Customization and Personalization on Mobile and Web Usability

Customization, which provides users explicit control and the opportunity to specify which elements they want to see on an interface, is a big selling point in software and Web interfaces today. Since the dawn of the Web, with the advent of ASP and PHP, customization has been possible for websites via user accounts and software. There were once severe limits regarding the diversity of customization, frequently put forth by the technology itself, and what was entailed in the act of customizing anything.   However, technology eventually surpassed these limits, resulting in a large decrease in limitation of customization with the advent of AJAX, Flash and other Web interfaces that mimic traditional GUI APIs of client-side software. The result of this decrease gave designers the foresight to artificially limit the level of customization, so that any modifications of personal interfaces still conformed to basic shapes and constraints. As a result, when problems arose, things could easily be directed and diagnosed due to predictability above and beyond customization. Programming or tasks oriented around the interface’s shape and conformity could also be expected to work with no real difficulty, because customization was limited to the point of being unable to break this by any measurable level. This was before the explosion of the diversity in platforms and devices in the mid-2000s.  Mobile and tablet devices, once mere curiosities, became immediately viable, serious devices for computing and Web interfaces. As a result, new paradigms in design had to be worked out for optimizing Web and software interfaces to match technical limitations, screen real estate and interface style of these touch-heavy devices. A series of interface concepts such as scrollers and dynamic scalers had to be worked out. New protocols to optimize connections had to be invented, and new conventions in Web design wisdom had to be laid out so that the mobile and touch devices could have the accessibility to the internet that had predominantly been PC-centric before. It is unfortunate that this is right around the time that self-imposed limitations on customization for Web interfaces seemed to surreptitiously be lifted. With the prevalence of AJAX and HTML5, it became trendy to let users dynamically reshape their walls and main pages for sites they frequented, customizing elements and actual layouts beyond predictability. It wasn’t long before the cross-bleed between PC and mobile design caused this to make mobile access to an account modified by the PC utterly unusable. The pandemonium that ensued lasted until 2011, when user began and continue to experiment with new measures. Such measures include adding features to customization interfaces that have a user also customize their mobile experience from the PC-end while they reshape their page, to ensure accessibility from their mobile devices without incident. Others include PHP scripts that selectively call for specific elements to render during mobile access, whether PC customization eliminated them or not. A more drastic measure by some has been the redirection to entirely different servers or domains geared for mobile and tablet access that has a crossover with data from the primary source. Of these, the PHP selective load seems to be the most viable solution to full customization with solid mobile access. Customization via mobile and tablet is not going to be a viable solution in the near future, so customization beyond very shallow aesthetics just isn’t important for this side of things, and brings about reduced efficiency and added complexity to accommodate mobile access while the pages are otherwise easy to personalize. This is going to breed many challenges in making the two coexist in the decade to come.  One further concern, when it comes to ramifications of extreme customization involves lack of user knowledge in interface design. When users are given completely free reign in modifying the interface to a Web service or personal account, there is a strong chance that their focus in aesthetics will reduce the effectiveness of the platform, thus reducing its usability. This means that for Web usability, this level of customization is going to continue to breed user-instigated poor design, which will hinder tech support and possibly result in misguided poor impressions of a service. Users may not realize they broke it with their abuse of customization. Other users may interact with poorly modified interfaces and get the wrong impression about the Web service or site as well. Aside from going back to enforcing some restrictions based on common sense, this level of customization, by any random user, is going to breed logistical and functional problems for everyone involved. We need to take a step back and consider the possibility that in this case, personalization is the way to go.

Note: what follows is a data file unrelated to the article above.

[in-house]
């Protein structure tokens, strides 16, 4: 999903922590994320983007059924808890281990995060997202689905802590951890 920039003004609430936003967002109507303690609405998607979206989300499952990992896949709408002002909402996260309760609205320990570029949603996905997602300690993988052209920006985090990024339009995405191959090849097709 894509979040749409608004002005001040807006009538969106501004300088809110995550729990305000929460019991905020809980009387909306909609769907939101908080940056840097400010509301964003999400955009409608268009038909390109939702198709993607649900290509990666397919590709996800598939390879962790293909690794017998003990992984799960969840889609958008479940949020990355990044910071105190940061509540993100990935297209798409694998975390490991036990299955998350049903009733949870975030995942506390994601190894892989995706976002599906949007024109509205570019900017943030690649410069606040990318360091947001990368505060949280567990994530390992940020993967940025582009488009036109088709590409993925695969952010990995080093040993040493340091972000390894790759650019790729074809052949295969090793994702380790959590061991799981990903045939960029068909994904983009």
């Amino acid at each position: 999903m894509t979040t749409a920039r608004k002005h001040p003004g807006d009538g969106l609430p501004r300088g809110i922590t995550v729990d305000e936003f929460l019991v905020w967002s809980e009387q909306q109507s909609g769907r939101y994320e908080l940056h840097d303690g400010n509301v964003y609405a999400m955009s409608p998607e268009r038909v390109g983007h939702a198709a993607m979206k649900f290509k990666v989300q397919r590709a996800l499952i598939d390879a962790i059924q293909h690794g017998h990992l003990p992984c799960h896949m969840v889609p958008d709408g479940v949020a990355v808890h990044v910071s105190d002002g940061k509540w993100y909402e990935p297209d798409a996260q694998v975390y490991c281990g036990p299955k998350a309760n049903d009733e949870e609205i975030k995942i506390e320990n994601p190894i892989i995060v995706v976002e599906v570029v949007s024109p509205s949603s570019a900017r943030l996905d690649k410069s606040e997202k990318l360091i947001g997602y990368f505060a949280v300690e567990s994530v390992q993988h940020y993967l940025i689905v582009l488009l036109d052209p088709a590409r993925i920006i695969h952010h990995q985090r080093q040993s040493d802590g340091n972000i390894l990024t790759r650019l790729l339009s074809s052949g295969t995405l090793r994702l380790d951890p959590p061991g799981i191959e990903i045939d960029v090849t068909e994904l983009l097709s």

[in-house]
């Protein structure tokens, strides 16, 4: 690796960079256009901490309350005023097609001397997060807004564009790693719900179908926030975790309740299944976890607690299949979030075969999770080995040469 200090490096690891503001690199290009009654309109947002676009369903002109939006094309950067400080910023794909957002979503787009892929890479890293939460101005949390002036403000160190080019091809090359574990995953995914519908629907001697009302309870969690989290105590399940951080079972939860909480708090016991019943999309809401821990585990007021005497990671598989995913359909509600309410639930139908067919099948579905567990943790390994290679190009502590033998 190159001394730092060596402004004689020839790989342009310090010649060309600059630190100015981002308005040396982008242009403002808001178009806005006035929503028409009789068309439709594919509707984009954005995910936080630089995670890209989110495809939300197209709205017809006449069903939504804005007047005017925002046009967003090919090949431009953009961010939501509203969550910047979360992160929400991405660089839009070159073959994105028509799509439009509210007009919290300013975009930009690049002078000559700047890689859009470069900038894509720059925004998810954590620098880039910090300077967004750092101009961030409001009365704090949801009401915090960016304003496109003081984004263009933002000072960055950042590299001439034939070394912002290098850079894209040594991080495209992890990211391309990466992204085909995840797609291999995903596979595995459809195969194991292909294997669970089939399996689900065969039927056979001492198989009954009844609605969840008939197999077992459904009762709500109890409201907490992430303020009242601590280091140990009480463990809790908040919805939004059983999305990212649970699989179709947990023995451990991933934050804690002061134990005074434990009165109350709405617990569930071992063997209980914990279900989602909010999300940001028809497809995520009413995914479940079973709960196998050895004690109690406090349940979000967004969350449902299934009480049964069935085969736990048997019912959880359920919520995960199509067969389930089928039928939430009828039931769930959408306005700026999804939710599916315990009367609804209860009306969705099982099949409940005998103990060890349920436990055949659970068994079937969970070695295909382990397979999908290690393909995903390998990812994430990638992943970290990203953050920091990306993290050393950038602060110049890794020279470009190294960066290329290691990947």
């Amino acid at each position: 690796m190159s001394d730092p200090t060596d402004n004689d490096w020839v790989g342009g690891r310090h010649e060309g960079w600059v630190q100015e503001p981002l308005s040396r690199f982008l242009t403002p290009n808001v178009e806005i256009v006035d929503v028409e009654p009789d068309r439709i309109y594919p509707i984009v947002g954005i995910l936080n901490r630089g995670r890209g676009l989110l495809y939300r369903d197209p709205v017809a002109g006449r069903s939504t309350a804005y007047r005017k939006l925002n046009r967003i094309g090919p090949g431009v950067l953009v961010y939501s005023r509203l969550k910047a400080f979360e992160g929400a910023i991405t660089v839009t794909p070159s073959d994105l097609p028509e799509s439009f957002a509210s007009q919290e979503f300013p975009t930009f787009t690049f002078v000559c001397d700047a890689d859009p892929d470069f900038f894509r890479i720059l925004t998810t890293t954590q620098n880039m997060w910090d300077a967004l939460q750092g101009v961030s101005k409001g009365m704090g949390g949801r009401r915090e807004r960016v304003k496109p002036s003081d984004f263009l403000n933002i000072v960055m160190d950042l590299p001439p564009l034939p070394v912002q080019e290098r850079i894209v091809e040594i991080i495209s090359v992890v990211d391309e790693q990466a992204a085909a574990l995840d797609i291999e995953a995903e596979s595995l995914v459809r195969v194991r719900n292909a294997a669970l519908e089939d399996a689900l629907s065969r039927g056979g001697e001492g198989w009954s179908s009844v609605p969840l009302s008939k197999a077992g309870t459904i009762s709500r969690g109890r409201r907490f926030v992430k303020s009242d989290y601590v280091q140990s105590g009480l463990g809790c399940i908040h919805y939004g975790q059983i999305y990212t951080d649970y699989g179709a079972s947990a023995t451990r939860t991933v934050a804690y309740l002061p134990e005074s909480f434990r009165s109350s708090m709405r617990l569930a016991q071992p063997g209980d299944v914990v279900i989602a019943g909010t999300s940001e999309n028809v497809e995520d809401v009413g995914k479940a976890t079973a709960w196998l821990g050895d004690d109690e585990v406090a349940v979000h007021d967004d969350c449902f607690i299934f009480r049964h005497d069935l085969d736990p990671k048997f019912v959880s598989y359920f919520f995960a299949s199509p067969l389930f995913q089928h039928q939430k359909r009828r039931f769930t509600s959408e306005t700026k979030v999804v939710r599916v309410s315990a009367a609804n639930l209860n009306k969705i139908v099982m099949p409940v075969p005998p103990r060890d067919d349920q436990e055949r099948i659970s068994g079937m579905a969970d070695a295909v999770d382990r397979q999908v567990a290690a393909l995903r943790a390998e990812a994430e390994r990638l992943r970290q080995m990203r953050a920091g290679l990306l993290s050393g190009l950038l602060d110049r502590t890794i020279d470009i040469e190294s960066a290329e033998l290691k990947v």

Megan Wilson is user experience specialist & editor of UX Motel. She is also the Quality Assurance and UX Specialist at WalkMe Megan.w(at)